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We’ve lived in our apartment for just north of two years and have been renovating it ourselves little by little for the same time. It’s not ready for the pages of Architectural Digest yet, but more recently things started to come together in the apartment to the point that we felt ready to start hosting overnight guests. Sure sure, we have hosted family and the occasional very close friends who wouldn’t judge the fact that most of
my clothes and shoe collection the construction materials crowded out the master bath, forcing the entire household to rely on the guest bath. But we weren’t in the habit of entertaining like we used to owing to the renovation. Two years in, however, we were ready to live like normal people again, sans jackhammers and Jimmy Choos in the loo. We also thought we were ready to begin making money with AirBnB by hosting out our second bedroom/bathroom. We’d been side hustling for about two years, had made some pocket change, and were ready to take things to the next level.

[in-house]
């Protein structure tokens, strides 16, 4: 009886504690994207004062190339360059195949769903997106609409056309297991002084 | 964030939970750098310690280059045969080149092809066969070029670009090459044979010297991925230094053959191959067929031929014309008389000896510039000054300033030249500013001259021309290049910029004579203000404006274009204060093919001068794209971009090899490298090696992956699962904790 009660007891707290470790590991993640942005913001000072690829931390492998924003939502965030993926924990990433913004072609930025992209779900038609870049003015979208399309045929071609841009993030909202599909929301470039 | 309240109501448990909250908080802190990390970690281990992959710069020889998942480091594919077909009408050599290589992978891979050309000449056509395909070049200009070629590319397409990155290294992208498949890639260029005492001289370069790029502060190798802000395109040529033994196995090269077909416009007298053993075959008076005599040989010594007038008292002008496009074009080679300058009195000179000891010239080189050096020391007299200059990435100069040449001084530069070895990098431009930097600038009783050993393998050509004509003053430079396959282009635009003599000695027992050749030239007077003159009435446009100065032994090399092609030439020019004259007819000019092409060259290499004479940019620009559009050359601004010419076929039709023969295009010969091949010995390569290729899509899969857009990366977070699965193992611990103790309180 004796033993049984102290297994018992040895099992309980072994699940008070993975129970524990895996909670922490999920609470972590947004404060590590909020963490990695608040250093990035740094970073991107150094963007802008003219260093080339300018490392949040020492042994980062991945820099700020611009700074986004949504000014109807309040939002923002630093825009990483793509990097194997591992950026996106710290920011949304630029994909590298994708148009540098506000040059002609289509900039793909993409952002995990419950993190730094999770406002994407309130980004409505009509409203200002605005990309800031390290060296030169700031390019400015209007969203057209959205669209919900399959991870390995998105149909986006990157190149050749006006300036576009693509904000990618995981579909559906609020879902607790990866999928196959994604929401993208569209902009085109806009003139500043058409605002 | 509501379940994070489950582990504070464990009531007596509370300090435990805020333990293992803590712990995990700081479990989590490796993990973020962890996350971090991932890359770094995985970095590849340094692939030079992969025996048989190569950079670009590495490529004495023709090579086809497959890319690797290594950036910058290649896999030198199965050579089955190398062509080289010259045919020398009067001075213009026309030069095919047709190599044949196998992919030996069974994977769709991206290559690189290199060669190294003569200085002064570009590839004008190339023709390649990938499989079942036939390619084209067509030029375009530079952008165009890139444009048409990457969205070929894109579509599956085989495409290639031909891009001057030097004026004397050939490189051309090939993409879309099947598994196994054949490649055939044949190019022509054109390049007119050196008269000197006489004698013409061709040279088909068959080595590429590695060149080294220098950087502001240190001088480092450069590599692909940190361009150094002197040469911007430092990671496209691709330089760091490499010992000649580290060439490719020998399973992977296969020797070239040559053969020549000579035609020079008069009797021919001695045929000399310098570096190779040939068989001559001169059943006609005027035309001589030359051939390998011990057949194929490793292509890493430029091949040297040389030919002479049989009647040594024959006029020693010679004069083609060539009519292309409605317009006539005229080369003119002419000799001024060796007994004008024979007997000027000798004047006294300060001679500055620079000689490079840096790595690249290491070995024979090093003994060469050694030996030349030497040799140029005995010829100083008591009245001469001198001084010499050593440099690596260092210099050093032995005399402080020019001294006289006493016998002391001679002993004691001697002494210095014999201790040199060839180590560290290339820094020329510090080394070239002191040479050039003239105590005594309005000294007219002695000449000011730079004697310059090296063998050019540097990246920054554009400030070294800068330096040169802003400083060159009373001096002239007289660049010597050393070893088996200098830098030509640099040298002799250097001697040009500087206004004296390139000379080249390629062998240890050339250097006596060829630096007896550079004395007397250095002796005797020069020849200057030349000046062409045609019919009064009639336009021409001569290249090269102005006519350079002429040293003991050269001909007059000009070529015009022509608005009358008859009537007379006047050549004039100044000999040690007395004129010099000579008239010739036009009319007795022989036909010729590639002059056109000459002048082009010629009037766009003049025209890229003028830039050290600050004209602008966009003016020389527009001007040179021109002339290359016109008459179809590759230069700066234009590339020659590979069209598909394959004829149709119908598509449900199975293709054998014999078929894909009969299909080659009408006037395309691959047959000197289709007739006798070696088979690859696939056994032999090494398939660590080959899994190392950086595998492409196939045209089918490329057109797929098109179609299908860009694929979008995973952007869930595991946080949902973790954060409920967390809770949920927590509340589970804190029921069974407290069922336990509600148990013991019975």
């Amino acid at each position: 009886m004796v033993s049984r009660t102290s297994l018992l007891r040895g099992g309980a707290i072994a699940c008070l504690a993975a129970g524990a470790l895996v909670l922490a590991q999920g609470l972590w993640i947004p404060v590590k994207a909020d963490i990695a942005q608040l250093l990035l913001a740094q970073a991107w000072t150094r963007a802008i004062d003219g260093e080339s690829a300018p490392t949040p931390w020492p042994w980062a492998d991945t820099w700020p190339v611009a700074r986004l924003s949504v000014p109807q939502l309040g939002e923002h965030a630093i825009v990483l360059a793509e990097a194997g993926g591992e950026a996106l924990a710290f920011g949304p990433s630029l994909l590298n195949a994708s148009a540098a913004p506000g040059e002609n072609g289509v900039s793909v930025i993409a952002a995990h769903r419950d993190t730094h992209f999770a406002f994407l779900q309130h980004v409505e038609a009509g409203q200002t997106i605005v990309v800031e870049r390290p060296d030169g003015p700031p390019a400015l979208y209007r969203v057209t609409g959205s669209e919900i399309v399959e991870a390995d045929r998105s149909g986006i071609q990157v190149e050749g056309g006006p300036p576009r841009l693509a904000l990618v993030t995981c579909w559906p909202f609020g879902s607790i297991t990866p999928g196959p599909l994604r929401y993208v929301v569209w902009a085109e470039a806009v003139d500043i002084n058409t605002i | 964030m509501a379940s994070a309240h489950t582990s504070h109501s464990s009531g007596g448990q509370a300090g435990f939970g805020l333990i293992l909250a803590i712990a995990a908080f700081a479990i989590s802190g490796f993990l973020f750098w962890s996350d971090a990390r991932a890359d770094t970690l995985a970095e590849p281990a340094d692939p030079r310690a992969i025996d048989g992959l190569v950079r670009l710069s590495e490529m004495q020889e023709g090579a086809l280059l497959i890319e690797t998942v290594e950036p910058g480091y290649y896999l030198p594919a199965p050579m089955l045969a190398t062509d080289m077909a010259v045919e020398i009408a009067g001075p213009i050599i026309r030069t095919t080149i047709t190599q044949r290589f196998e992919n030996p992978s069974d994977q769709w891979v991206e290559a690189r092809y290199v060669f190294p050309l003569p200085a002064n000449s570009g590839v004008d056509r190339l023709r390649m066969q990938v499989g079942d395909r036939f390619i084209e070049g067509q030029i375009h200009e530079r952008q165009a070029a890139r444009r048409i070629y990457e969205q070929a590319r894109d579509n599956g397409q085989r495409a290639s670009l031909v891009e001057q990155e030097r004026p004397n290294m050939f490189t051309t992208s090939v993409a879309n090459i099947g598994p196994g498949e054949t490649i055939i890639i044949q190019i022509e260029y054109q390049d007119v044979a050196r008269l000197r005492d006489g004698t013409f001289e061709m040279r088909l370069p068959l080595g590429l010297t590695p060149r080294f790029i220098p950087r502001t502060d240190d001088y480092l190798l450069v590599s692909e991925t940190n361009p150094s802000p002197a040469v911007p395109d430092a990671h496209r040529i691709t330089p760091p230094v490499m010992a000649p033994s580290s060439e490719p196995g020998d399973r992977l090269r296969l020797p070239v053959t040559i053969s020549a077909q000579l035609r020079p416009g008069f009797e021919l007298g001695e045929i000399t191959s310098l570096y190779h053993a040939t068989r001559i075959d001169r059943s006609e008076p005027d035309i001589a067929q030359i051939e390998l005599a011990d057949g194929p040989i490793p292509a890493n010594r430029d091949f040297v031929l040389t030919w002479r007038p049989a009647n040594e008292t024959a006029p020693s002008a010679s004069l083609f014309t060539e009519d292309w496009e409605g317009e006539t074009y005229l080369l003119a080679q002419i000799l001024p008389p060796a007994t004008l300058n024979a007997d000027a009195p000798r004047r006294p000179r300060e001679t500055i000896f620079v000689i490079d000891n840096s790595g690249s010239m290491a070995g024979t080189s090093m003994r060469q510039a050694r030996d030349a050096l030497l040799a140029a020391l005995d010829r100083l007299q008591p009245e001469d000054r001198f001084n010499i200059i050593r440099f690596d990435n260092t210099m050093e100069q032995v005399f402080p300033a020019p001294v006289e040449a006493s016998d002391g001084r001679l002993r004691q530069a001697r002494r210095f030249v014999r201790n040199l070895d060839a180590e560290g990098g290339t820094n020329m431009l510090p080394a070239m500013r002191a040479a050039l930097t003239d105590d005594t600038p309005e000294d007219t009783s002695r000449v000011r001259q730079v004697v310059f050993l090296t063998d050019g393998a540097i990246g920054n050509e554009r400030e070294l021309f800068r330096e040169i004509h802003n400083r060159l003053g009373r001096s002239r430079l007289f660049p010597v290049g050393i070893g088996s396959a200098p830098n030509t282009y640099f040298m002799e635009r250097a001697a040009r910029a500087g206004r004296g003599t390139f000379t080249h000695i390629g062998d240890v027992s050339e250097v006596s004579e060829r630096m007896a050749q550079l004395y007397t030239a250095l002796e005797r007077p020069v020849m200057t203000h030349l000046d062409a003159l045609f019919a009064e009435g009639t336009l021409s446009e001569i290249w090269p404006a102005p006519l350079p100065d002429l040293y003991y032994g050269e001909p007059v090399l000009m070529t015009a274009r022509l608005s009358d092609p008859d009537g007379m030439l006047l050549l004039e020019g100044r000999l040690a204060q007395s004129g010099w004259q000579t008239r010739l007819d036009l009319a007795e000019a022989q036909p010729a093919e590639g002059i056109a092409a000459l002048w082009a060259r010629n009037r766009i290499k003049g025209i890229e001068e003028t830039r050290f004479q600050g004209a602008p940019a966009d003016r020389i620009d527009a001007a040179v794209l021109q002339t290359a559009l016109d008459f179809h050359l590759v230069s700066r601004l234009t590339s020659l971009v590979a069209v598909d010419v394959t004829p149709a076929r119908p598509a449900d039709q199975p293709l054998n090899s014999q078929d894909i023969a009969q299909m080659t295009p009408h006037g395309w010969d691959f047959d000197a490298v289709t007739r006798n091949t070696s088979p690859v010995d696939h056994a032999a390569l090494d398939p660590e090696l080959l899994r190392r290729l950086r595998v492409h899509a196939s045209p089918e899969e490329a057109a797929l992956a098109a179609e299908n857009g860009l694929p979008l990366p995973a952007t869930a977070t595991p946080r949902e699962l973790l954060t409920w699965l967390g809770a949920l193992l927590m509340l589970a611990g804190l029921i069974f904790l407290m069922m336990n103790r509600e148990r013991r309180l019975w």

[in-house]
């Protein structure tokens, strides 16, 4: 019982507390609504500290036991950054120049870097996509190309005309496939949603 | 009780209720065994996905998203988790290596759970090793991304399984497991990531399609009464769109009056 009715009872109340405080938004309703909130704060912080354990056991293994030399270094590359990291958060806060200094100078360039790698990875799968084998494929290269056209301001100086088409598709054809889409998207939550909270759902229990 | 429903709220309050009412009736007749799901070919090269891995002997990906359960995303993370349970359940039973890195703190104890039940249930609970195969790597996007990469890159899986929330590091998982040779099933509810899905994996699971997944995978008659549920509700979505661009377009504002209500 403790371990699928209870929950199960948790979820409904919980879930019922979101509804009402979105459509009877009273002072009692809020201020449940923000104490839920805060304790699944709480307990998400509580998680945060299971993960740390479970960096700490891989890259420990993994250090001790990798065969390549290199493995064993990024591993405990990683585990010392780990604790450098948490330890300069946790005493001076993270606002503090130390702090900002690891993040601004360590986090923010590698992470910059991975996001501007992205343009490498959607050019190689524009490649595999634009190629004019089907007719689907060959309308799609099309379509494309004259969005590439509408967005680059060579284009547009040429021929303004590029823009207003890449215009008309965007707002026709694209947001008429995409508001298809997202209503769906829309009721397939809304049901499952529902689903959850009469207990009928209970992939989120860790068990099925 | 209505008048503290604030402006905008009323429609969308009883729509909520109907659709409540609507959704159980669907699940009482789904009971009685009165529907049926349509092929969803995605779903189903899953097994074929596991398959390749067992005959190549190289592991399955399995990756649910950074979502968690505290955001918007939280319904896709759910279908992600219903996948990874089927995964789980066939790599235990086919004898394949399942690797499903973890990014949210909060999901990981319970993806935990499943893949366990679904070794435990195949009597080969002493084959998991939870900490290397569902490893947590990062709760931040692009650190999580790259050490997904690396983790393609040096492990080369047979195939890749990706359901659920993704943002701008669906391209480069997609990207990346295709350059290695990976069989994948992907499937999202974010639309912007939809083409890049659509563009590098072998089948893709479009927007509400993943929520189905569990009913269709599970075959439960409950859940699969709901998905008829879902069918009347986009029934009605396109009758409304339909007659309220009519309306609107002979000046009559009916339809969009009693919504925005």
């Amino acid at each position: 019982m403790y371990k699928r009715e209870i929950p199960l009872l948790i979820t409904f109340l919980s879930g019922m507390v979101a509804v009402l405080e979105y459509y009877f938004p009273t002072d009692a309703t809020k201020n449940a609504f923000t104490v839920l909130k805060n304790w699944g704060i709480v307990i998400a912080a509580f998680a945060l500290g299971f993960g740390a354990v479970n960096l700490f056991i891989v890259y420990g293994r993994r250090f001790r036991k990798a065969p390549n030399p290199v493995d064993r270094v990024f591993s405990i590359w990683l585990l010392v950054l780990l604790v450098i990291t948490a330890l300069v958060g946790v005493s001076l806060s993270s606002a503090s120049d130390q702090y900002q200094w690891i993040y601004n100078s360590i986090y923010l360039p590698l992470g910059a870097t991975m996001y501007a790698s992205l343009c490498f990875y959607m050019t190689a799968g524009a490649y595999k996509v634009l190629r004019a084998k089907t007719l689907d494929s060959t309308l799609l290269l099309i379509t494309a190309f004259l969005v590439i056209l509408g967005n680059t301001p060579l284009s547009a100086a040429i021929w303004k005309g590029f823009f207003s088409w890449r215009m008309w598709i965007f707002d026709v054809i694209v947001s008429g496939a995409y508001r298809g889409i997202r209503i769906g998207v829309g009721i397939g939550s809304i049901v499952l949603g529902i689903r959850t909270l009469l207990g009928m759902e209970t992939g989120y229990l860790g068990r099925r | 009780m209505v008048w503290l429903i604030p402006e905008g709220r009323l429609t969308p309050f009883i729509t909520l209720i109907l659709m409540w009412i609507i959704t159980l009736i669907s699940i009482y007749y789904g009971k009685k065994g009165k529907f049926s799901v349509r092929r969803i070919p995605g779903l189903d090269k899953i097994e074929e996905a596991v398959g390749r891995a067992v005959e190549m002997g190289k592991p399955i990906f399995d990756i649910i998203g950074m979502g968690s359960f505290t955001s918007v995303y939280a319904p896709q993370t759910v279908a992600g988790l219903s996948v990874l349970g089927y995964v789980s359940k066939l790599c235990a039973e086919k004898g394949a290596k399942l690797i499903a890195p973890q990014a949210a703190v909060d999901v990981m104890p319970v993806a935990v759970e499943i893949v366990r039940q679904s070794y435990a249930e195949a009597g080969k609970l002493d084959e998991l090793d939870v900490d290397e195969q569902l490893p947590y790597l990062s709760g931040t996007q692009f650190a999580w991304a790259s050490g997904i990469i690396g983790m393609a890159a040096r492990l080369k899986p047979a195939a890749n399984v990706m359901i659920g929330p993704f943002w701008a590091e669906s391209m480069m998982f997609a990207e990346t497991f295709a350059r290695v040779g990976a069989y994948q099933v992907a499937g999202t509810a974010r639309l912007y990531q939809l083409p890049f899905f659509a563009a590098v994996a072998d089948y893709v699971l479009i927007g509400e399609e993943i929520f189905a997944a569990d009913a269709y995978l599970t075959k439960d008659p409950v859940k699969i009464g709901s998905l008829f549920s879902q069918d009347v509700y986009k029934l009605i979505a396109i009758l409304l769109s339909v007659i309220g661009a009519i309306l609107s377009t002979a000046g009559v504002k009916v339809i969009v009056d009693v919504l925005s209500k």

For those of you under a rock, AirBnB is a online marketplace that acts as a brokerage for property holders to rent out their entire homes or just a room to travelers. Owners (“Hosts”) feature their spaces on AirBnB’s web and mobile platforms and set rental rules and rates, typically for short term bookings, such as vacations. Potential tenants (“Guests”) then request bookings or have the option to book instantly. AirBnB takes a nominal service cut from both the host (3-5%) and the guest (6-12%) once a booking is complete. AirBnB takes care of the financial transaction and ensures that no money passes directly between guest and host. AirBnB has grown exponentially over the past decade since its founding in 2008, and for good reason. With over 150 million users and all-star hosts making AirBnB gives travelers a viable alternative to hotels. Many love the excellent deals they can score in cities known for having expensive lodging. Others believe that AirBnB affords them a more authentic vacation experience, out of tourist traps and with local families.